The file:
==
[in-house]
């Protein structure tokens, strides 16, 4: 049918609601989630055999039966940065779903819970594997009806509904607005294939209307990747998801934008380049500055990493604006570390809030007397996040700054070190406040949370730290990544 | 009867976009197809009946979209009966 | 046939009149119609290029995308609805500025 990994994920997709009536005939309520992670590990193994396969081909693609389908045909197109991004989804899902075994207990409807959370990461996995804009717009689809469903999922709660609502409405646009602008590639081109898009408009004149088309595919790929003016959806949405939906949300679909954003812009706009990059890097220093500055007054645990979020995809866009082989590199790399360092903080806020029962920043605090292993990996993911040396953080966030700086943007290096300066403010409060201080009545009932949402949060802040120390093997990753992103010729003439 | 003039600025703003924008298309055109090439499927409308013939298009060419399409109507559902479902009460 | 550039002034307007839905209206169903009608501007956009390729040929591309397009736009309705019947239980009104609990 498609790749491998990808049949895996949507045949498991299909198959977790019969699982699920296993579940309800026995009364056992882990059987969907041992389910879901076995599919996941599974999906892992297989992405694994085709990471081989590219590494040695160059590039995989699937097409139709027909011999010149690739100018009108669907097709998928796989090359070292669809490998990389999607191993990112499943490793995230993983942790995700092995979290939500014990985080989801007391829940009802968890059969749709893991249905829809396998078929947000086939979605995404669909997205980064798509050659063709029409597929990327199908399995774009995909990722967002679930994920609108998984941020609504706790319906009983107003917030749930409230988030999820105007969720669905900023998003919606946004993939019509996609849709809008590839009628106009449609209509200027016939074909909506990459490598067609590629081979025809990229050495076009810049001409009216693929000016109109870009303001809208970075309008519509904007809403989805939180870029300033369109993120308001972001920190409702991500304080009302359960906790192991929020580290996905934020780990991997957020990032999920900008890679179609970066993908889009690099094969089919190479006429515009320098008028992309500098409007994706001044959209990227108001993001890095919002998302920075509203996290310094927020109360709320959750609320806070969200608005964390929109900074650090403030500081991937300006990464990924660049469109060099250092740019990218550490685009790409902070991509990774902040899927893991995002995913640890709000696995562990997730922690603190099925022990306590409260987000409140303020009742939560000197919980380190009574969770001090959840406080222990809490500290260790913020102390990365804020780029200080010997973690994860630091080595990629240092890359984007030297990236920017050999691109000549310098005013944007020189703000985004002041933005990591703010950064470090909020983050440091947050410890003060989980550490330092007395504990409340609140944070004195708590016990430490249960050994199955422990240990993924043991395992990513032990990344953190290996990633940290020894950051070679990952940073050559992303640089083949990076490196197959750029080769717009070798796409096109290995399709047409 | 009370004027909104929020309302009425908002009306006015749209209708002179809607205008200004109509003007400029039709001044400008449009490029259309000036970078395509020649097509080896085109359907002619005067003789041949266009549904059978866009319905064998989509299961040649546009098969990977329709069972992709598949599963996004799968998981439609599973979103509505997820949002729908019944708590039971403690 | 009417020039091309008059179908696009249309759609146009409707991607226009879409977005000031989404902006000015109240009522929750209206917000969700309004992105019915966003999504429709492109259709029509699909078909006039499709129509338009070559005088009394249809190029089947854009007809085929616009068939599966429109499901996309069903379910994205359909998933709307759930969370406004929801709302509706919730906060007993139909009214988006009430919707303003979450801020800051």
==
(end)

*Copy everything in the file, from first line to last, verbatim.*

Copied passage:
[in-house]
């Protein structure tokens, strides 16, 4: 049918609601989630055999039966940065779903819970594997009806509904607005294939209307990747998801934008380049500055990493604006570390809030007397996040700054070190406040949370730290990544 | 009867976009197809009946979209009966 | 046939009149119609290029995308609805500025 990994994920997709009536005939309520992670590990193994396969081909693609389908045909197109991004989804899902075994207990409807959370990461996995804009717009689809469903999922709660609502409405646009602008590639081109898009408009004149088309595919790929003016959806949405939906949300679909954003812009706009990059890097220093500055007054645990979020995809866009082989590199790399360092903080806020029962920043605090292993990996993911040396953080966030700086943007290096300066403010409060201080009545009932949402949060802040120390093997990753992103010729003439 | 003039600025703003924008298309055109090439499927409308013939298009060419399409109507559902479902009460 | 550039002034307007839905209206169903009608501007956009390729040929591309397009736009309705019947239980009104609990 498609790749491998990808049949895996949507045949498991299909198959977790019969699982699920296993579940309800026995009364056992882990059987969907041992389910879901076995599919996941599974999906892992297989992405694994085709990471081989590219590494040695160059590039995989699937097409139709027909011999010149690739100018009108669907097709998928796989090359070292669809490998990389999607191993990112499943490793995230993983942790995700092995979290939500014990985080989801007391829940009802968890059969749709893991249905829809396998078929947000086939979605995404669909997205980064798509050659063709029409597929990327199908399995774009995909990722967002679930994920609108998984941020609504706790319906009983107003917030749930409230988030999820105007969720669905900023998003919606946004993939019509996609849709809008590839009628106009449609209509200027016939074909909506990459490598067609590629081979025809990229050495076009810049001409009216693929000016109109870009303001809208970075309008519509904007809403989805939180870029300033369109993120308001972001920190409702991500304080009302359960906790192991929020580290996905934020780990991997957020990032999920900008890679179609970066993908889009690099094969089919190479006429515009320098008028992309500098409007994706001044959209990227108001993001890095919002998302920075509203996290310094927020109360709320959750609320806070969200608005964390929109900074650090403030500081991937300006990464990924660049469109060099250092740019990218550490685009790409902070991509990774902040899927893991995002995913640890709000696995562990997730922690603190099925022990306590409260987000409140303020009742939560000197919980380190009574969770001090959840406080222990809490500290260790913020102390990365804020780029200080010997973690994860630091080595990629240092890359984007030297990236920017050999691109000549310098005013944007020189703000985004002041933005990591703010950064470090909020983050440091947050410890003060989980550490330092007395504990409340609140944070004195708590016990430490249960050994199955422990240990993924043991395992990513032990990344953190290996990633940290020894950051070679990952940073050559992303640089083949990076490196197959750029080769717009070798796409096109290995399709047409 | 009370004027909104929020309302009425908002009306006015749209209708002179809607205008200004109509003007400029039709001044400008449009490029259309000036970078395509020649097509080896085109359907002619005067003789041949266009549904059978866009319905064998989509299961040649546009098969990977329709069972992709598949599963996004799968998981439609599973979103509505997820949002729908019944708590039971403690 | 009417020039091309008059179908696009249309759609146009409707991607226009879409977005000031989404902006000015109240009522929750209206917000969700309004992105019915966003999504429709492109259709029509699909078909006039499709129509338009070559005088009394249809190029089947854009007809085929616009068939599966429109499901996309069903379910994205359909998933709307759930969370406004929801709302509706919730906060007993139909009214988006009430919707303003979450801020800051």